The Sacrament of Bearing Arms, Not Merely Right but Redemptive

To our Founders, the right to bear arms was not merely a right useful for maintaining balance of power.  More than that, regular carry was conducive to good character, absolutely essential to a nation of free men.  This point is eloquently made in Eric Raymond's essay "Ethics from the Barrel of a Gun: What Bearing Weapons Teaches About the Good Life" – a quick and enjoyable read I first discovered when a student brought it to my first concealed carry class three years ago.  Eric says his essay was inspired by a longer essay "A Nation of Cowards".  I note also that the title of his essay appears to be spun off the famous Mao quote: "Politics grows from the barrel of a gun."  On this I actually agree with Mao, but Eric goes further, making this important point: The regular bearing of arms preserves the dignity and character of a free people.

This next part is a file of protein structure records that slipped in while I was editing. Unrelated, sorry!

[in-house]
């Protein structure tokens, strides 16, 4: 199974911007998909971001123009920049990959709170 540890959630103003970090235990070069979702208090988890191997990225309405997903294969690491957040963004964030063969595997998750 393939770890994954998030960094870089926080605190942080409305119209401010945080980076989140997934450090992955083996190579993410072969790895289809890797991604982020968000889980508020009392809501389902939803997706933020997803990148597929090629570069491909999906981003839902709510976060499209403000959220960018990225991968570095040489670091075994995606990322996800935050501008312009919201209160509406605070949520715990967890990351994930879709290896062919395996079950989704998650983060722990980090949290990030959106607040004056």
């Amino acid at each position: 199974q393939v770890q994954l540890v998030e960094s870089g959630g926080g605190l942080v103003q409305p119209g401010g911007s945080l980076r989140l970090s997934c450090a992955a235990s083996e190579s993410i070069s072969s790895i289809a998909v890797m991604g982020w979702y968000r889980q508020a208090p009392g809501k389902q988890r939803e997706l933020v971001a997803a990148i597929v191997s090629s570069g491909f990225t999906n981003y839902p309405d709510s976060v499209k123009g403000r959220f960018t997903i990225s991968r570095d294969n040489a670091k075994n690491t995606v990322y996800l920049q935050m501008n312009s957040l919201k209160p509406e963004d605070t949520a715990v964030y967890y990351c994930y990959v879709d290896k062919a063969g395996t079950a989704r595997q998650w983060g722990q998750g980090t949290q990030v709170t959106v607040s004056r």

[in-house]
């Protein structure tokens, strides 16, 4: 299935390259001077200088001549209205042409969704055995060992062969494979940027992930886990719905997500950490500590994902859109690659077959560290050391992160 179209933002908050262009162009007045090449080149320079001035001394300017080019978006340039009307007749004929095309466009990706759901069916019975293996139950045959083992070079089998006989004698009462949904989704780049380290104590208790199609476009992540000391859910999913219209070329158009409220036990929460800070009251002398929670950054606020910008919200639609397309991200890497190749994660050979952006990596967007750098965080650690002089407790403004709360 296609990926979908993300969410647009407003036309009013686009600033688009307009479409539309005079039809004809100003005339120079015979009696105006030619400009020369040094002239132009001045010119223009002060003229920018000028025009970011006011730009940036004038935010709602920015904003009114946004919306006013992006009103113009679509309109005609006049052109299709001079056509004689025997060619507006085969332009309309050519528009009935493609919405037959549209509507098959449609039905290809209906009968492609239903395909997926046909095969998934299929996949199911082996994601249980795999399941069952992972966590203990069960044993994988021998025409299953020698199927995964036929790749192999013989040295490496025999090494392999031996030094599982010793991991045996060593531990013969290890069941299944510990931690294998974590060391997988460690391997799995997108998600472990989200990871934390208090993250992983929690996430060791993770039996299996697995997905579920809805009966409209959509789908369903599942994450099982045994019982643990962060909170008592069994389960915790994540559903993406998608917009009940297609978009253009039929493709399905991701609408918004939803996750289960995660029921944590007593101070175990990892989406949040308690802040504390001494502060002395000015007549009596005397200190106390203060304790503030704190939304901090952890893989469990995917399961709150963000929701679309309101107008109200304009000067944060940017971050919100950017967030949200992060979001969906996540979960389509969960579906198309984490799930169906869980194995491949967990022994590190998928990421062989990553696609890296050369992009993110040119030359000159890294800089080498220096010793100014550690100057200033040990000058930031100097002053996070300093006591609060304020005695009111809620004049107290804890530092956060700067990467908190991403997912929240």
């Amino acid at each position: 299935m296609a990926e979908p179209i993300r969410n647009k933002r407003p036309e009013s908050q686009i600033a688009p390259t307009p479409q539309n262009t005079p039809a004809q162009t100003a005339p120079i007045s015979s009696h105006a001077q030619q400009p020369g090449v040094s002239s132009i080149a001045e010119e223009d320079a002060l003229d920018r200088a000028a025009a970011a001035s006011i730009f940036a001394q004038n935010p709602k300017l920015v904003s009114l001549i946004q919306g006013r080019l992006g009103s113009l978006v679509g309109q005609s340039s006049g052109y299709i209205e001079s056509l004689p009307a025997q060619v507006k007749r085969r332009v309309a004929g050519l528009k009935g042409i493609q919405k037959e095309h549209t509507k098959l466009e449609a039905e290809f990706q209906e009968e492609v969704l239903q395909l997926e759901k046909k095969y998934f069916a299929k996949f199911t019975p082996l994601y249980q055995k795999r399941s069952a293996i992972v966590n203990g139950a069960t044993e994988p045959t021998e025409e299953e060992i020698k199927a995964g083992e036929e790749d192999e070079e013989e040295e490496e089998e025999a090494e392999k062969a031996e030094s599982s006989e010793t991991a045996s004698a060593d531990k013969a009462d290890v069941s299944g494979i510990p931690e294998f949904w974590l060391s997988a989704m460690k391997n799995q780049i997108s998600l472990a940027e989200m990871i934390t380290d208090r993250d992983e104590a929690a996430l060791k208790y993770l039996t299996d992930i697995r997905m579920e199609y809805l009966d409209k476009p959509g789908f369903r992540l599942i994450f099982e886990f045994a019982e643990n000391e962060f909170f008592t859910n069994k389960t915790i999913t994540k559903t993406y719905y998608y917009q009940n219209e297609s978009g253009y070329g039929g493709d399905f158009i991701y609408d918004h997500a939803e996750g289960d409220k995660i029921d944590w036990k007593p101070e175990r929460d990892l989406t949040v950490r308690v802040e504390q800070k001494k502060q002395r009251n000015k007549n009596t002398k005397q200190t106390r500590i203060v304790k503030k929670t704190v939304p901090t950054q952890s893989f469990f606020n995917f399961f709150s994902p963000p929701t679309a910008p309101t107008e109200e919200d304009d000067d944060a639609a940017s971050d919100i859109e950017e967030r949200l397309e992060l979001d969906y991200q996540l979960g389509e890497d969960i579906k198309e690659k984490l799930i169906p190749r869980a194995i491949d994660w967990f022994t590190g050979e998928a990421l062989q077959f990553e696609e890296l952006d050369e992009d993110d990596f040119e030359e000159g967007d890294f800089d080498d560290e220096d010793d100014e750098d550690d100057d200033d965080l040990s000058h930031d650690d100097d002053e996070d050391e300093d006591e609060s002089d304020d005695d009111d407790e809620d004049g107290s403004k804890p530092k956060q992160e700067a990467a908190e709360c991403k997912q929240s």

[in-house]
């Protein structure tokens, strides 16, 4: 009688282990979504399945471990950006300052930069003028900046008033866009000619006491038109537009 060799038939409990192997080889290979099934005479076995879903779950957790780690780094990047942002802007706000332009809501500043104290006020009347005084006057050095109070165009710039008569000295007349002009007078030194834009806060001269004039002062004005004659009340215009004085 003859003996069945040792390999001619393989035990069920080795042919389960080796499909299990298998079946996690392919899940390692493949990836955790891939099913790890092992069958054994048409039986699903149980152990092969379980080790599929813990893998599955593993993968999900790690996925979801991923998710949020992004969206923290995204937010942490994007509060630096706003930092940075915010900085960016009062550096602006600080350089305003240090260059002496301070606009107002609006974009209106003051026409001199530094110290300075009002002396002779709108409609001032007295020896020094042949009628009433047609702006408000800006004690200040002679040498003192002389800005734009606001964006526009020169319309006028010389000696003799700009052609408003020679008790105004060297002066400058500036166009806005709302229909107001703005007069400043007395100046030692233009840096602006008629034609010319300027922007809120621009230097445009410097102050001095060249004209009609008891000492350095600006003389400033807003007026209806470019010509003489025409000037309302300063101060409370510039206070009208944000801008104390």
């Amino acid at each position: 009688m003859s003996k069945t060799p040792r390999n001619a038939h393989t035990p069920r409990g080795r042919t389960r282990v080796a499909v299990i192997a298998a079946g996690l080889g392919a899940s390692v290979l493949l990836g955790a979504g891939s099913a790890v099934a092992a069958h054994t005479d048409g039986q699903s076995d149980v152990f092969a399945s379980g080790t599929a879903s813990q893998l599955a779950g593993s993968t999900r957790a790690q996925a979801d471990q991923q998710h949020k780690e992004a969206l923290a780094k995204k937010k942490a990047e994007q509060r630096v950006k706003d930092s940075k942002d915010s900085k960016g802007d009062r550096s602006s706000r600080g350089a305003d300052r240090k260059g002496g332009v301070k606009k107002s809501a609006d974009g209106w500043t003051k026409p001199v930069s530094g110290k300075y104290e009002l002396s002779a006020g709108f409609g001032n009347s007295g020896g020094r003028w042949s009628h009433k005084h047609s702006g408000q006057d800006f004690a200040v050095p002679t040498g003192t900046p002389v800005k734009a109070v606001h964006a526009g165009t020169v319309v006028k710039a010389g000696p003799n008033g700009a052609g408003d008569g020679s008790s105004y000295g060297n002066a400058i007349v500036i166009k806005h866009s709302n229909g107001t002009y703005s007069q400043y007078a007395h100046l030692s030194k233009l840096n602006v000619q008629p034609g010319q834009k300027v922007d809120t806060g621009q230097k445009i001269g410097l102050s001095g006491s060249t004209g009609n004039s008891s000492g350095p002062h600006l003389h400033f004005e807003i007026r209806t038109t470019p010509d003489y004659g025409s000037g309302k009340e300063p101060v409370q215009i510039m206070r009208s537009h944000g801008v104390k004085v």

Also, take a look at my post on the Christian view of self-defense.  That post links to a number of articles, including an excellent "must-read" by Dave Kopel.  [Kopel cites Professor Volokh's use of the term "pacifist-aggressive" to describe those who wish to impose their pacifist beliefs on others.  Interestingly, a few nights ago my wife (who like Volokh, is originally from Soviet Ukraine) used the same term to describe communists.  We were watching a documentary on Muzzolini and she used the term to distinguish fascists, who emphasized use of violent militia groups, from the "pacifist-aggressive" communists who better hid the violence (mass starvation, KGB visiting at night).]

And here are my thoughts on how someone like Ayn Rand could fail to appreciate the right to bear arms

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